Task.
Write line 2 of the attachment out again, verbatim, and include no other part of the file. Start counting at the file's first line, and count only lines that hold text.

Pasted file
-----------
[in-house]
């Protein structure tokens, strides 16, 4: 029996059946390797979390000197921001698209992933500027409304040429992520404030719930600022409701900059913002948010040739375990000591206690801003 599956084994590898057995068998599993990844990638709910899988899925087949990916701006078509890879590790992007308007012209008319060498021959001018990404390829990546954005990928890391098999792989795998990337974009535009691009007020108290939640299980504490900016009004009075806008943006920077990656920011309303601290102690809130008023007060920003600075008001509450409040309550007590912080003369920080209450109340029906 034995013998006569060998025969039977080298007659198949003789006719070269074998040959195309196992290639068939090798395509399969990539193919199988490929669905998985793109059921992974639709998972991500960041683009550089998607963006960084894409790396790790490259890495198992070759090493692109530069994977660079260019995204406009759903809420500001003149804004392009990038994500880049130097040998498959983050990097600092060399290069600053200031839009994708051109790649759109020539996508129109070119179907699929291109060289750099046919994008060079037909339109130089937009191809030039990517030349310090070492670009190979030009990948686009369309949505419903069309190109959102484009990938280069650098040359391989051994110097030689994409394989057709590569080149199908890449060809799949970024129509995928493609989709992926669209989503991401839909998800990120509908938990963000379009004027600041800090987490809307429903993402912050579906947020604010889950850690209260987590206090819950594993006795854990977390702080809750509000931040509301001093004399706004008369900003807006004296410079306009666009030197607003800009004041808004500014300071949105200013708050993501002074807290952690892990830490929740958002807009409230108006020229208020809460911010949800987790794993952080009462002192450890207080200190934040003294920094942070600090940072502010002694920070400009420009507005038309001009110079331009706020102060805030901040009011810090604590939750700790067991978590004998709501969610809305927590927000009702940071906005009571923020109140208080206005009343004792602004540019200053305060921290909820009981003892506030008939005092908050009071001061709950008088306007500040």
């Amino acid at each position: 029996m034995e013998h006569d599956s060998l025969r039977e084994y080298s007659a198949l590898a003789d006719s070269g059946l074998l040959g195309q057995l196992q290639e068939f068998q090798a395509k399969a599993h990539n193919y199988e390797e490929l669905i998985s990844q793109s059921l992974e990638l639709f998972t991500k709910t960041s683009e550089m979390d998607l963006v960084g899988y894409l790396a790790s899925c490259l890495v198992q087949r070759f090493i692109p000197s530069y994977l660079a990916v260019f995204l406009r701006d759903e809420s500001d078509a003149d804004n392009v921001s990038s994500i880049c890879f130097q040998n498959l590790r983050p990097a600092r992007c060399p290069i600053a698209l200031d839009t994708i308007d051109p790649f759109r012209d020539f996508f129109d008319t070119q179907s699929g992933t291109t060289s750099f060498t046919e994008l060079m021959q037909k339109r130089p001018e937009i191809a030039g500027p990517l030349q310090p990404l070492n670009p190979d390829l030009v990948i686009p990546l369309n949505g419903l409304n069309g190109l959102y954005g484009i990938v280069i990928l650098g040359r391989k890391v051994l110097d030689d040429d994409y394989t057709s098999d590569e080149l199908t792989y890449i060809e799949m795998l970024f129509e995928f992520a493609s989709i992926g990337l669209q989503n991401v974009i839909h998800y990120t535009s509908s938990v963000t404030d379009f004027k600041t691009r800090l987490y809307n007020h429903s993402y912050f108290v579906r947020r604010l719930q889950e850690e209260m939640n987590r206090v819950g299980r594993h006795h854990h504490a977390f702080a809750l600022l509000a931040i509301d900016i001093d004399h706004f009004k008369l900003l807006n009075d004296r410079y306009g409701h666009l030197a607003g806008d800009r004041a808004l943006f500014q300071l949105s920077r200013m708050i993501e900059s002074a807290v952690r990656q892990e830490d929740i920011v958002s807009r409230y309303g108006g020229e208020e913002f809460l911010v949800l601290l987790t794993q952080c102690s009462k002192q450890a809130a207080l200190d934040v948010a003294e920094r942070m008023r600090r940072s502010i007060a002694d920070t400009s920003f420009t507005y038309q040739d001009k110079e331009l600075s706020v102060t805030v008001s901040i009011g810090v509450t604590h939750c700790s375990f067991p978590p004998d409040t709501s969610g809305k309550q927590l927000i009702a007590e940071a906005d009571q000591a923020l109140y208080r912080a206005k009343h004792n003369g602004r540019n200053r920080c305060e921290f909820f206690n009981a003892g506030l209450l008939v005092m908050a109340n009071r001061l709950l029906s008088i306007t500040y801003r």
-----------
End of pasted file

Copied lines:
């Protein structure tokens, strides 16, 4: 029996059946390797979390000197921001698209992933500027409304040429992520404030719930600022409701900059913002948010040739375990000591206690801003 599956084994590898057995068998599993990844990638709910899988899925087949990916701006078509890879590790992007308007012209008319060498021959001018990404390829990546954005990928890391098999792989795998990337974009535009691009007020108290939640299980504490900016009004009075806008943006920077990656920011309303601290102690809130008023007060920003600075008001509450409040309550007590912080003369920080209450109340029906 034995013998006569060998025969039977080298007659198949003789006719070269074998040959195309196992290639068939090798395509399969990539193919199988490929669905998985793109059921992974639709998972991500960041683009550089998607963006960084894409790396790790490259890495198992070759090493692109530069994977660079260019995204406009759903809420500001003149804004392009990038994500880049130097040998498959983050990097600092060399290069600053200031839009994708051109790649759109020539996508129109070119179907699929291109060289750099046919994008060079037909339109130089937009191809030039990517030349310090070492670009190979030009990948686009369309949505419903069309190109959102484009990938280069650098040359391989051994110097030689994409394989057709590569080149199908890449060809799949970024129509995928493609989709992926669209989503991401839909998800990120509908938990963000379009004027600041800090987490809307429903993402912050579906947020604010889950850690209260987590206090819950594993006795854990977390702080809750509000931040509301001093004399706004008369900003807006004296410079306009666009030197607003800009004041808004500014300071949105200013708050993501002074807290952690892990830490929740958002807009409230108006020229208020809460911010949800987790794993952080009462002192450890207080200190934040003294920094942070600090940072502010002694920070400009420009507005038309001009110079331009706020102060805030901040009011810090604590939750700790067991978590004998709501969610809305927590927000009702940071906005009571923020109140208080206005009343004792602004540019200053305060921290909820009981003892506030008939005092908050009071001061709950008088306007500040």